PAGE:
Haven’t Heard of the Race of Gentlemen? Get the Sand Out of Your Ears

This vintage-themed car rally on the beach is one-of-a-kind, and once-in-a-lifetime.

Photographer: David Carlo

This weekend, the circus is coming to the beach.

Starting Friday night, more than 100 vintage motorbikes and cars are heading to Wildwood, N.J., for the annual Race of Gentlemen, a Mad Max-meets-Fast and Furious spectacle on the sands of the Atlantic Ocean. Think of it as the Burning Man version of the Goodwood Festival of Speed.

The whole thing, which features only pre-war cars and motorcycles, is called TROG for short. Which seems about right.

The Race of Gentlemen happens each year in Wildwood, N.J., roughly three hours from New York.
Photographer: David Carlo

“It’s set up like a 1940s carnival,” said Allan Glanfield, a Canadian photographer who has shot the spectacle almost since its inception. “There are big tents of craftsmen and Harley-Davidsons and food. Everything is related to the era, and even the people are dressed appropriately. Step off the boardwalk and it’s like you’re right there in 1942.”

Costumes run the gamut from Rockabilly style to pin-up and WWII looks. Races themselves are set in exhibition style in a straight line across a hard stretch of sand; starters in white jumpsuits or full tuxedos leap and wave bright flags for each heat. Racing starts once the tide goes out. (Gates open at 9 a.m.)

Festivities begin with a "Troglodyte" party Friday night. 
Photographer: David Carlo

Only cars made prior to 1934 and motorcycles made before 1947 may enter. That means you’ll see such things as a 1923 Ford T Roadster or a 1946 Harley-Davidson Knucklehead motorcycle. Many of the hot rods are compilations of old parts from various—sometimes unidentifiable—sources. Many fail to make it through the weekend without hard knocks: Sand caught in engines, pipes, filters, and pistons is never good.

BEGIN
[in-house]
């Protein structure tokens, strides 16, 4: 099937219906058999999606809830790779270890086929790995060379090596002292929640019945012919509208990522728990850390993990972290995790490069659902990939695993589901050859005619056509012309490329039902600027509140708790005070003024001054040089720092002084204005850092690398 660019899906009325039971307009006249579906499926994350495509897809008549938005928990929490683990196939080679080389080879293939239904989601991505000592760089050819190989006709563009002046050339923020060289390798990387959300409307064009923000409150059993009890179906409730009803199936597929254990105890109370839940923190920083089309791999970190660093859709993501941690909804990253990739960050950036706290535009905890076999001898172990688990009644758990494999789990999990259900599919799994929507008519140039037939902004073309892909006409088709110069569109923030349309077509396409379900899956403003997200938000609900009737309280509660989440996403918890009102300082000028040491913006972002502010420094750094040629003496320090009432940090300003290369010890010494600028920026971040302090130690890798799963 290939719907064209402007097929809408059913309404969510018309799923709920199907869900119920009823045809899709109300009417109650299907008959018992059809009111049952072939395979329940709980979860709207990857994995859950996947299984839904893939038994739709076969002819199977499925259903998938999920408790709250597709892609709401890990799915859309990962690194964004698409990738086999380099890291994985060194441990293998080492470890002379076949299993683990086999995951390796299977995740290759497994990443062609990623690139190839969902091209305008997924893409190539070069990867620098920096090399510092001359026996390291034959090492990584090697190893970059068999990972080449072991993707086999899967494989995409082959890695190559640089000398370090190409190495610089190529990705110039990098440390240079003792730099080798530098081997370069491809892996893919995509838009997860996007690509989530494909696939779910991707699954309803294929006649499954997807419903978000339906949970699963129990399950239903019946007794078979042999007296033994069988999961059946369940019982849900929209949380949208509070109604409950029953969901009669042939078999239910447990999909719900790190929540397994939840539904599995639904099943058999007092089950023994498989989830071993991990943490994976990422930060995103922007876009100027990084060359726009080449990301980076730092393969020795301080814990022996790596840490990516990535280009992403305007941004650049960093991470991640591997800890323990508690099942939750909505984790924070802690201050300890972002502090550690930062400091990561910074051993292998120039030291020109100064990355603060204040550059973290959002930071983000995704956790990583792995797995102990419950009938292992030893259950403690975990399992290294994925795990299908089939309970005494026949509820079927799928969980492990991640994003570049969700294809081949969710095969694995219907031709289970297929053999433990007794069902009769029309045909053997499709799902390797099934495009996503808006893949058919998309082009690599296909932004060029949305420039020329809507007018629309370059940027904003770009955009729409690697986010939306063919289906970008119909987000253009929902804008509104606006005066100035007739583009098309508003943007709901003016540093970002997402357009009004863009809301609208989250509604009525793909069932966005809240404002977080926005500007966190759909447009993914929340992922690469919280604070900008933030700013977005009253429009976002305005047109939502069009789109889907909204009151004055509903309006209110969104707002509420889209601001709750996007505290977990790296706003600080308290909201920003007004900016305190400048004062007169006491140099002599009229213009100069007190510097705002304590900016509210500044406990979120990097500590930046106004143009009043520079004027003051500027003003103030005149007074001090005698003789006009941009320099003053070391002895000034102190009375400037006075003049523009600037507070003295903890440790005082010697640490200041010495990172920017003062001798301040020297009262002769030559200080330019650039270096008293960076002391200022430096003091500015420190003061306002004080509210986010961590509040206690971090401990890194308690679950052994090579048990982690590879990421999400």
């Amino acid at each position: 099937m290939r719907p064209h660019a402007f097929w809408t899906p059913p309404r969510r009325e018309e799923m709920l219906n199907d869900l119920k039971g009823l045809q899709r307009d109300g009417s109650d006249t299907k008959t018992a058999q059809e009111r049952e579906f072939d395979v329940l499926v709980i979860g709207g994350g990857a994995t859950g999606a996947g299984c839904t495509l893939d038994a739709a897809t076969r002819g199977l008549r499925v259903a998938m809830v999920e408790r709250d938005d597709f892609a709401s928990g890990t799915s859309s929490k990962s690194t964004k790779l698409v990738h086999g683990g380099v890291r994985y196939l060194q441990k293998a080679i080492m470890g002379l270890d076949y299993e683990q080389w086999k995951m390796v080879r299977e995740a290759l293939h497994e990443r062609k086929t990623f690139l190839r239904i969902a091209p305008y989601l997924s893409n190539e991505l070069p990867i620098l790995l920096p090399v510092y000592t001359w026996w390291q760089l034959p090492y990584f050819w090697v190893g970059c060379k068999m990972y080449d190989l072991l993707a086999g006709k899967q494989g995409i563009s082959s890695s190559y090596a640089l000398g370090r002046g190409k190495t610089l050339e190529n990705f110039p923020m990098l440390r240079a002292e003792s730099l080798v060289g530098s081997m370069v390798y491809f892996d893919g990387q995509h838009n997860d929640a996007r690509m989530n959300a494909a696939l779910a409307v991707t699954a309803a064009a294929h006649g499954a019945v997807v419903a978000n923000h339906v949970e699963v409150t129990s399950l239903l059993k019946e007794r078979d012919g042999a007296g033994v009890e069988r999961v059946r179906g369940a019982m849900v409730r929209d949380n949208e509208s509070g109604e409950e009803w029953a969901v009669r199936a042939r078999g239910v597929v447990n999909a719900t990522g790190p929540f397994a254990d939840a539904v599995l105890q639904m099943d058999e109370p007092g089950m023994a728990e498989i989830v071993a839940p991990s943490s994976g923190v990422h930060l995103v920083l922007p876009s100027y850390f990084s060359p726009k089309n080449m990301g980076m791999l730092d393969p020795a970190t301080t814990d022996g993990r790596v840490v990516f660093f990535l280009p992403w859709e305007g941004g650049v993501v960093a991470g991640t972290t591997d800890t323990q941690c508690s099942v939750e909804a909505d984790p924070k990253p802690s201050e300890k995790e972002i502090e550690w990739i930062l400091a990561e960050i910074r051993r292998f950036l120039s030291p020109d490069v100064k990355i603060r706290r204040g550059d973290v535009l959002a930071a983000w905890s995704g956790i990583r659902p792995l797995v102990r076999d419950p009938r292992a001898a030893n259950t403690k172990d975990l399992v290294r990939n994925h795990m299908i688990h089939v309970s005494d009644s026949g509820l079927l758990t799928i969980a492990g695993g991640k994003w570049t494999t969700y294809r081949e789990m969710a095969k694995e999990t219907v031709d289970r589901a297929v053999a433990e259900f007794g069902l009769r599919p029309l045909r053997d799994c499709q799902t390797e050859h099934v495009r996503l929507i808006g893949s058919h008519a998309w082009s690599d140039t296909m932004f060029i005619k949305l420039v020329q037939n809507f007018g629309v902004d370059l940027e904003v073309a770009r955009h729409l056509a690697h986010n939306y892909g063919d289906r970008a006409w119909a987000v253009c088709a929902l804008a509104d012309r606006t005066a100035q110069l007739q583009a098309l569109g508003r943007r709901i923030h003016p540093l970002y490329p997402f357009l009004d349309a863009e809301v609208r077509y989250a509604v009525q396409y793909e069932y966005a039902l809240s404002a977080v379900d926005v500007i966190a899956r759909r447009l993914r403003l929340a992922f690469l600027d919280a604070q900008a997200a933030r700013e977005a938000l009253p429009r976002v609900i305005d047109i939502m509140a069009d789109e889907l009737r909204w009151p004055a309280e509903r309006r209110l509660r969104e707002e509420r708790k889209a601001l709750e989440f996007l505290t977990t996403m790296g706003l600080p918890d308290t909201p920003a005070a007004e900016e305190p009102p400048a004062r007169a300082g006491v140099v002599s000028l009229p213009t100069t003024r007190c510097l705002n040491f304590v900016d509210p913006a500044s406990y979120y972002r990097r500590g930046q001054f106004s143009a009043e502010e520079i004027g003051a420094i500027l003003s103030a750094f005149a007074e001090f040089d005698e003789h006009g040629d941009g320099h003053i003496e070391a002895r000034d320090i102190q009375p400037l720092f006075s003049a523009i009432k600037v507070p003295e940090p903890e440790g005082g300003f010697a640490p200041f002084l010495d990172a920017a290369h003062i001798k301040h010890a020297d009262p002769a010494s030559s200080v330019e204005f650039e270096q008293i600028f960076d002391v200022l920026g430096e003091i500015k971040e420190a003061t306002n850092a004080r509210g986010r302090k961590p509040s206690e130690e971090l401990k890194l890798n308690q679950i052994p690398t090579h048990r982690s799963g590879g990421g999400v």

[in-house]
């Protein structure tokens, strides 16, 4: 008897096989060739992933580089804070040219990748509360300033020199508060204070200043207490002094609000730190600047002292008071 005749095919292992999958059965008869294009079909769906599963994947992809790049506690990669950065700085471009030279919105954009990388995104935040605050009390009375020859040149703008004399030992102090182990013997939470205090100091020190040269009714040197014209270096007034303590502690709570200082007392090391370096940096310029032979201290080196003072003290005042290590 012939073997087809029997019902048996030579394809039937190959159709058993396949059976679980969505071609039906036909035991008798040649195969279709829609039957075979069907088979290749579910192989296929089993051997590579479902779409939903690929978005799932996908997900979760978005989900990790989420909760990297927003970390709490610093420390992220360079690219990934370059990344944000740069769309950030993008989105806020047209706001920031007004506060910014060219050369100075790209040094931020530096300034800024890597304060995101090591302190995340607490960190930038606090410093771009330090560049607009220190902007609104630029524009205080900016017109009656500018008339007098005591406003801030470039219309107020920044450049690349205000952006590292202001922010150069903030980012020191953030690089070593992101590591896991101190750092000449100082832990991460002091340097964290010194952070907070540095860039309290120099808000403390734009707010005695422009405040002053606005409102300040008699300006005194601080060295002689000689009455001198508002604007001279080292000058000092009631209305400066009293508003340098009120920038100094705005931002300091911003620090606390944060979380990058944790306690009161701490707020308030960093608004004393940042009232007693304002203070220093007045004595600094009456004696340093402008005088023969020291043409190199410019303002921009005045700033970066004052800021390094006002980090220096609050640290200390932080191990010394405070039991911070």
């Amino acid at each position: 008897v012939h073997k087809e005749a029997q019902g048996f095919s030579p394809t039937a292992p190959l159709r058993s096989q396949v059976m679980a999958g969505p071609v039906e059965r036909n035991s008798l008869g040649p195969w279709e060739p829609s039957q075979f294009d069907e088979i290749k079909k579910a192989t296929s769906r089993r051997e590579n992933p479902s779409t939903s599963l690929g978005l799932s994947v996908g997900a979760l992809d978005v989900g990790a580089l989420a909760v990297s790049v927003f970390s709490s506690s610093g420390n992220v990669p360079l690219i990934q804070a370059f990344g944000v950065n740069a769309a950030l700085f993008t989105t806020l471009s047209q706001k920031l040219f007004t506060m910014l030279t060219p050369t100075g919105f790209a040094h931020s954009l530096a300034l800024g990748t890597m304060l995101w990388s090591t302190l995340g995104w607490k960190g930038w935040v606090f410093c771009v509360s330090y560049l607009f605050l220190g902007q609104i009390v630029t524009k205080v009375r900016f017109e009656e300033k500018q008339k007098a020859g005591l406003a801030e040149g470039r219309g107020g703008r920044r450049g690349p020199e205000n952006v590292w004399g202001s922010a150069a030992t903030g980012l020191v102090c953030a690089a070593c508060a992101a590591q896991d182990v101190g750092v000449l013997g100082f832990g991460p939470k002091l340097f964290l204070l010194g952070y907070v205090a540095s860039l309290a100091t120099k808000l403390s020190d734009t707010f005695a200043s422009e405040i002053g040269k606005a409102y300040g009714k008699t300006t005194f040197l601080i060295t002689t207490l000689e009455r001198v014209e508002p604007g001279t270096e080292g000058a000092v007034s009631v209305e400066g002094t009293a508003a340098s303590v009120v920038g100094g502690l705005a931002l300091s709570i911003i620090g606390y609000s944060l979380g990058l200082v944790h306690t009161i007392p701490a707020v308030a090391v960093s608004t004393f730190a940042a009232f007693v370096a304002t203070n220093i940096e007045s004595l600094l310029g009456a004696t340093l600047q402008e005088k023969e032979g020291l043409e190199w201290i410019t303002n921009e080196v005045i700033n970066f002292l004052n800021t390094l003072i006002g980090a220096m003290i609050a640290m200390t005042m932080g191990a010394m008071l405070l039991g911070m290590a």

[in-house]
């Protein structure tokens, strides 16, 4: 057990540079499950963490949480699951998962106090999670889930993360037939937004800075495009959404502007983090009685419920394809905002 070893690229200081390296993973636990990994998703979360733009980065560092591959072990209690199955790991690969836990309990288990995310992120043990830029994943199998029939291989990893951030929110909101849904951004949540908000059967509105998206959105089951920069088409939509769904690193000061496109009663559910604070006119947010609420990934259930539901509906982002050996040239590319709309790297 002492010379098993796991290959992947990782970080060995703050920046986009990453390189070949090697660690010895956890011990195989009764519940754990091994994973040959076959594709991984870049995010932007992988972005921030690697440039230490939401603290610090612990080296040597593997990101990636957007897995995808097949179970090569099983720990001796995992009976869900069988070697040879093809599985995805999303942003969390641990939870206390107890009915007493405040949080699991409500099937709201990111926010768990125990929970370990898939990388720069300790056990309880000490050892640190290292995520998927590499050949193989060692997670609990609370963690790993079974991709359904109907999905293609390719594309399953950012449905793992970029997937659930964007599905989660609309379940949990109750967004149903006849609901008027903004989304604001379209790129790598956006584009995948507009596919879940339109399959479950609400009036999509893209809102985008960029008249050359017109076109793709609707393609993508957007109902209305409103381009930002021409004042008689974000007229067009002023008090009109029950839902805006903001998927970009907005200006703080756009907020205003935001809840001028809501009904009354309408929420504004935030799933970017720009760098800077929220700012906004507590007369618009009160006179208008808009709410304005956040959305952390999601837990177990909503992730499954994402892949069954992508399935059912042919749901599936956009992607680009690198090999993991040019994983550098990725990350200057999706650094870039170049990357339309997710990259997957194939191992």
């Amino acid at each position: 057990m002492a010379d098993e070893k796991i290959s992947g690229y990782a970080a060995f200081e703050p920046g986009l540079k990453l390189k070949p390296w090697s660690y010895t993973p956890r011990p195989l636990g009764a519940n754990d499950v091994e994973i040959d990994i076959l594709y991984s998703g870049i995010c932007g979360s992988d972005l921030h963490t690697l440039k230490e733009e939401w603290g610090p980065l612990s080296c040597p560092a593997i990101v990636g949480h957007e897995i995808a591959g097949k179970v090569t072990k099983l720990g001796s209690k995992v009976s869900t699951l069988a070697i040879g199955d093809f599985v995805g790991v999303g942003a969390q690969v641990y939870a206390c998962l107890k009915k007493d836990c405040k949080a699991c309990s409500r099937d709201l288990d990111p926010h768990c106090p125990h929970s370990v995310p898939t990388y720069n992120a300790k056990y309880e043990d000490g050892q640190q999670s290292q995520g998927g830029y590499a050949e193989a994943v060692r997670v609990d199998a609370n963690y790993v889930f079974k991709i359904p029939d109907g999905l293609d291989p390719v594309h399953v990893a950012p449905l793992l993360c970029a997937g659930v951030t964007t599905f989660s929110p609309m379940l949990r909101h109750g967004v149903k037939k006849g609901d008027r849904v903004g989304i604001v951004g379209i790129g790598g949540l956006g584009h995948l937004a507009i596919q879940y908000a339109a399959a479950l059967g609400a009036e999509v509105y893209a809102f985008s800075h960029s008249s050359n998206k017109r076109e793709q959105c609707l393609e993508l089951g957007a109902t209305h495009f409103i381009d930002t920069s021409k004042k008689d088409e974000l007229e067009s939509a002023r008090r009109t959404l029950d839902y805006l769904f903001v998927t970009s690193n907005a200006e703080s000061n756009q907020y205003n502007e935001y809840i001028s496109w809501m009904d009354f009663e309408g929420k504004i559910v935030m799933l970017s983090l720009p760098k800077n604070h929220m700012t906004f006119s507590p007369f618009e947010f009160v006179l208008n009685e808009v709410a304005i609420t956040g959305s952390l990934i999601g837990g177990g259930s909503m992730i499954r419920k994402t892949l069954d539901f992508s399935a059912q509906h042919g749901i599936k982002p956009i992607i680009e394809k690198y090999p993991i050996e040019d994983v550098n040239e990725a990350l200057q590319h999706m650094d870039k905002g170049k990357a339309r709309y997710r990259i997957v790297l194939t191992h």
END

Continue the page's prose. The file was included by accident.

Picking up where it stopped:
“The coolest thing now is that it has gone from guys taking whatever bikes they had to guys purpose-building things over the winter,” Glanfield said. “Things that meet the pre-war requirements but are actually fast.”

Some people work all winter to build sand-ready race cars. 
Photographer: David Carlo

In short: If you want to hear loud engines all day, screaming down the sand, this is the place.

The best way to maximize the experience is to go early and often. Friday night features a big welcome party. Saturday has casual racing and an evening bonfire with live music. Sunday sees the most earnest racing and the final that determines the weekend’s trophy winners. Tickets cost $50 for full access all weekend, or pay $35 on Saturday and $20 on Sunday.   

Go for the crazy cars or to join a rag-tag band of bandits. You’ll find both. Dogs are allowed, too—even better if they know circus tricks.

Sunday is the day for the most serious racing. Wear sunscreen: The beach is wide and there is no shade along the shore.
Photographer: David Carlo


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